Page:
Had a scare with iTunes last night. If you’ll remember my earlier optimisation efforts, I put the iTunes database and media files on an external drive. I love the Western Digital My Book, but it tends to go to sleep a little too readily.
I had iTunes open and the system lost the My Book. Not sure why. The drive didn’t seem to want to wake up when I pushed the button on the front. iTunes informed me that it couldn’t save the database. I force-quit, then launched again. This time iTunes informed me that it was unable to sync 100 items to my iPod because it couldn’t find the files. I force-quit again, ejected my iPods and copied the database to another drive. I then opened the database copy and had to point it at the media files. Then it started to remap all its paths to those on the My Book. This took a while, then it crashed on trying to process sound check adjustments.
I gave up, restarted and restored last night’s backup of the database, put it back on the My Book and opened it. All back to normal.
There are some things I’ve learnt from this experience:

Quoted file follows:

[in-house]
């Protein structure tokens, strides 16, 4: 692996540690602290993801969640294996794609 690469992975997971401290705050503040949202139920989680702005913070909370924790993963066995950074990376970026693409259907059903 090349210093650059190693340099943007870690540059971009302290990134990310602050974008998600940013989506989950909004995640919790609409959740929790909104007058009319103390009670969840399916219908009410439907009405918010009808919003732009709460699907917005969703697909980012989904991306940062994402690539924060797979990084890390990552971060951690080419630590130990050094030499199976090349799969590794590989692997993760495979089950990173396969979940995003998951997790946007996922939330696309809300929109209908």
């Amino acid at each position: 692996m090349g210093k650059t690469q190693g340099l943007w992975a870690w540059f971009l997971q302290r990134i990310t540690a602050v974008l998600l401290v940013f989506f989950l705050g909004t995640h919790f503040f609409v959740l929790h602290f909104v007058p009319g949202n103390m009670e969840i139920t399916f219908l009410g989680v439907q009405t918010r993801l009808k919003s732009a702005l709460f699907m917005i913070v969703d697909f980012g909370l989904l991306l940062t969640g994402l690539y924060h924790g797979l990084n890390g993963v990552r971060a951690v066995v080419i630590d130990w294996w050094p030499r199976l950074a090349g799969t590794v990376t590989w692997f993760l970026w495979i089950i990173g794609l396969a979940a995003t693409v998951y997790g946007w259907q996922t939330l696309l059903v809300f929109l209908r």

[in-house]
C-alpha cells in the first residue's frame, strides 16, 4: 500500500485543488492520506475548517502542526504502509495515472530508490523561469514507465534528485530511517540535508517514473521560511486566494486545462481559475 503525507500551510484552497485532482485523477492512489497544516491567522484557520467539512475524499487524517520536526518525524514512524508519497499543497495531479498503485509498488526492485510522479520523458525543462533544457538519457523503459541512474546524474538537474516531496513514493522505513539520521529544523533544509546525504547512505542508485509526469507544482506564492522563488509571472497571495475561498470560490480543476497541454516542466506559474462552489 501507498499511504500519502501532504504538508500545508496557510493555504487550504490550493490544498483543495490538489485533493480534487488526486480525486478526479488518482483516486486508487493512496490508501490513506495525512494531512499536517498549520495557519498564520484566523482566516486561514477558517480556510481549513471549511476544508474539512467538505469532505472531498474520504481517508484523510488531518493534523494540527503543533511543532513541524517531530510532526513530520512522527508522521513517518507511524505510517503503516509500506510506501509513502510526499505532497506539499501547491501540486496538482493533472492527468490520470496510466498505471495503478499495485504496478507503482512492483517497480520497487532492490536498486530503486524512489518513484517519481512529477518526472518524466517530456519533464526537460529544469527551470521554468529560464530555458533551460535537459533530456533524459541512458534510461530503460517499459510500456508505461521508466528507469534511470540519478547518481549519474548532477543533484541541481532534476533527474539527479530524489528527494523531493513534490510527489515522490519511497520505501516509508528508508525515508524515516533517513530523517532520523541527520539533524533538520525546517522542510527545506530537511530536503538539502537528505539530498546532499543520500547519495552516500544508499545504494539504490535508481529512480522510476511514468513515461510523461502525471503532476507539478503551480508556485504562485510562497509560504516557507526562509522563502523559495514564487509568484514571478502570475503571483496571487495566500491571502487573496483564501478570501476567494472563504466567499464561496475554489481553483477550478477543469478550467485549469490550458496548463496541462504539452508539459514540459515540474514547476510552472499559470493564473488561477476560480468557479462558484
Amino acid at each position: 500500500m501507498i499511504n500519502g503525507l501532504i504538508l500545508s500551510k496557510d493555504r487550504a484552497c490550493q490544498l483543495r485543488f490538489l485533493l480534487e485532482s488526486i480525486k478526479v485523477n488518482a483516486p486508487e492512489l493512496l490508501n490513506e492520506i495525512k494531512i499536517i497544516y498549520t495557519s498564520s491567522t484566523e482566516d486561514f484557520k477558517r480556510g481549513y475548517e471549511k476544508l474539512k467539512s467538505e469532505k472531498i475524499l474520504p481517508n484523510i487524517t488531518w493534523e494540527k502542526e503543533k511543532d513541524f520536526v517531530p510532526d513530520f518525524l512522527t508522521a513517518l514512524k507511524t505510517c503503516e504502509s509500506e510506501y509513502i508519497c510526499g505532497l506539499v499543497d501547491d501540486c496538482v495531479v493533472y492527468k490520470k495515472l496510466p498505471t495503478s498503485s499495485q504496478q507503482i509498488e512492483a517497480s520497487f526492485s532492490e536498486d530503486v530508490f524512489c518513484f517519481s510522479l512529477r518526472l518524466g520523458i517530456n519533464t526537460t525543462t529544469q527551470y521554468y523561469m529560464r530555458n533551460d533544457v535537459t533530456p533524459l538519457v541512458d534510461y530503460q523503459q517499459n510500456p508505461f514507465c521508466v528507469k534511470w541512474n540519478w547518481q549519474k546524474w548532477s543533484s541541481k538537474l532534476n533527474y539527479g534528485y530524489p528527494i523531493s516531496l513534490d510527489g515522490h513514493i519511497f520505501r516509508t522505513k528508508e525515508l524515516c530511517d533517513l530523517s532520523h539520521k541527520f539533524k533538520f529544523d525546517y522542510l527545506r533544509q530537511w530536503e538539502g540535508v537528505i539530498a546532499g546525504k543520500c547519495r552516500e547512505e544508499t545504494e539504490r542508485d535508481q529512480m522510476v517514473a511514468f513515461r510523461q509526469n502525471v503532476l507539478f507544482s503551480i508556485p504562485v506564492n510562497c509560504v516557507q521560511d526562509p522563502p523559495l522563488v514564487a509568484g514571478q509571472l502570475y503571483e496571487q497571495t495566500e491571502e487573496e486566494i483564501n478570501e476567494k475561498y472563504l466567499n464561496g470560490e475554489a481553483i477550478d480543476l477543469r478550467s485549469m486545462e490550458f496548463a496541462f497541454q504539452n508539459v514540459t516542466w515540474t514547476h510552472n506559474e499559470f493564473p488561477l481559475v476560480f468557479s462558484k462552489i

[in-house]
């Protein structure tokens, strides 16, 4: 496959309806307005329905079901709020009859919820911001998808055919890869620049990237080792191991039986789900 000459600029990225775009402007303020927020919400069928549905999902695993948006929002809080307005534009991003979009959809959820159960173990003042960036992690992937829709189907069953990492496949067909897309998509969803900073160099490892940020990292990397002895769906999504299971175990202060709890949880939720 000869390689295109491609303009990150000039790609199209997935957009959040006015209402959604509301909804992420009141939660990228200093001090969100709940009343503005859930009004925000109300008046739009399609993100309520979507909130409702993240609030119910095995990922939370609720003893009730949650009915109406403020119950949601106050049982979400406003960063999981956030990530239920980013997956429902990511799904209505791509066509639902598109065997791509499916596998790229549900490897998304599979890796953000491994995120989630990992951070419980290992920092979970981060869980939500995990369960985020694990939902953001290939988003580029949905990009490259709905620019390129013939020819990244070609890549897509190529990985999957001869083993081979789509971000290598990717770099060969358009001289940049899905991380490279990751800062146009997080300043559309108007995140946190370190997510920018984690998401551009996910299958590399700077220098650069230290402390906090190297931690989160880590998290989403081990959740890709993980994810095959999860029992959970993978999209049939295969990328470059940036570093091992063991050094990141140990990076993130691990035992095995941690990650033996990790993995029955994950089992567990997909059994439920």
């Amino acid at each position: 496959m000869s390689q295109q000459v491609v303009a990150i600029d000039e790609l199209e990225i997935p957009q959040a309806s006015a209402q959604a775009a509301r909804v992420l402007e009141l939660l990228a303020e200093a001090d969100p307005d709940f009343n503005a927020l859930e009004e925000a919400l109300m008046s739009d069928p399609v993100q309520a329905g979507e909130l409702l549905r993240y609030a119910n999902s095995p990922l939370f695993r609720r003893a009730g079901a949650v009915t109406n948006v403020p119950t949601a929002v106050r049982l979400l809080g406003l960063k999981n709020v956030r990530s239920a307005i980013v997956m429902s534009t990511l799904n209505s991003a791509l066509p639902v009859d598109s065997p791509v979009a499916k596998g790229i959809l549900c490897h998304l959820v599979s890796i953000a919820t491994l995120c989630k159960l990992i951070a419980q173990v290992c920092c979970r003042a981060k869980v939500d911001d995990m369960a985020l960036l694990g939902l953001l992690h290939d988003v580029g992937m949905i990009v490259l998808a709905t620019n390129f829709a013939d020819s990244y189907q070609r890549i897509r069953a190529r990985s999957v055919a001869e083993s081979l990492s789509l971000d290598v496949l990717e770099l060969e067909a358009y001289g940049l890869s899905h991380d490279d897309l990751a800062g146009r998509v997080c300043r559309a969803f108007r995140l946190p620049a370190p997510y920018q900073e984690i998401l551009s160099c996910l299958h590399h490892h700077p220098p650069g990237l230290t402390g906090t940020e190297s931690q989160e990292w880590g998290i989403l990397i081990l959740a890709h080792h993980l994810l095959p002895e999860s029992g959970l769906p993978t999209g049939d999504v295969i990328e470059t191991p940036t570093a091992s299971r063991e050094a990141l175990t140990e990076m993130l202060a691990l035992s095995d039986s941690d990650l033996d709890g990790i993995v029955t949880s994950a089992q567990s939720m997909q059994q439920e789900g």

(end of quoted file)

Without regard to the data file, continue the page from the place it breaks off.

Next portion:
- Daily backup of the database saved a lot of trouble.
- It’s a good idea to have your database (iTunes folder, excepting iTunes Music) separate from the media folder (iTunes Music). If you move the database, the link to the media is not broken. If the media folder is within the database folder, as is the default, then a relative link is established from database to media folder, thus breaking when they are separated.
- Put your database on a drive that will always be accessible to the system to prevent database corruption. You can put it on the main system drive which is closest to the motherboard and will probably never become unavailable or you can put it on an external drive but make sure that drive never sleeps.
Currently I’ve set the hard drives to never sleep and the My Book obeys but gets noisy from time to time when it gets warm, so I’m going to consider putting the database on one of my internal drives and turning the hard-drive sleep option back on. The internal drives don’t tend to sleep as they are being used constantly.